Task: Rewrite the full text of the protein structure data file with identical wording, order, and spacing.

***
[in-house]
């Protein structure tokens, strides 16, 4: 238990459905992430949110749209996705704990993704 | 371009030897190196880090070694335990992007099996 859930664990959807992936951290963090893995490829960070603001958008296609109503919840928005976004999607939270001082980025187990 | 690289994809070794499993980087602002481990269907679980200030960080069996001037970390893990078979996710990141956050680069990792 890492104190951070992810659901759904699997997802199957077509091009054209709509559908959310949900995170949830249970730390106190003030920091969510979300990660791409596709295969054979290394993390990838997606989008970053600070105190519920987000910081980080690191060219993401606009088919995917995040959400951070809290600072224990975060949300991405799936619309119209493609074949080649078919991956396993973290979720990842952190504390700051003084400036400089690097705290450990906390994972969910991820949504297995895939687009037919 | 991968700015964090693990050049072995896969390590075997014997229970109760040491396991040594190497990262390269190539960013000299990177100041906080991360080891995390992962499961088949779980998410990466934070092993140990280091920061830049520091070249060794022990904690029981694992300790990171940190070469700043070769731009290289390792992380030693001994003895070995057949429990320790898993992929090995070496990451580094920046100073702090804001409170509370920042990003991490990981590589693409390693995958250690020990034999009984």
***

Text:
[in-house]
């Protein structure tokens, strides 16, 4: 238990459905992430949110749209996705704990993704 | 371009030897190196880090070694335990992007099996 859930664990959807992936951290963090893995490829960070603001958008296609109503919840928005976004999607939270001082980025187990 | 690289994809070794499993980087602002481990269907679980200030960080069996001037970390893990078979996710990141956050680069990792 890492104190951070992810659901759904699997997802199957077509091009054209709509559908959310949900995170949830249970730390106190003030920091969510979300990660791409596709295969054979290394993390990838997606989008970053600070105190519920987000910081980080690191060219993401606009088919995917995040959400951070809290600072224990975060949300991405799936619309119209493609074949080649078919991956396993973290979720990842952190504390700051003084400036400089690097705290450990906390994972969910991820949504297995895939687009037919 | 991968700015964090693990050049072995896969390590075997014997229970109760040491396991040594190497990262390269190539960013000299990177100041906080991360080891995390992962499961088949779980998410990466934070092993140990280091920061830049520091070249060794022990904690029981694992300790990171940190070469700043070769731009290289390792992380030693001994003895070995057949429990320790898993992929090995070496990451580094920046100073702090804001409170509370920042990003991490990981590589693409390693995958250690020990034999009984």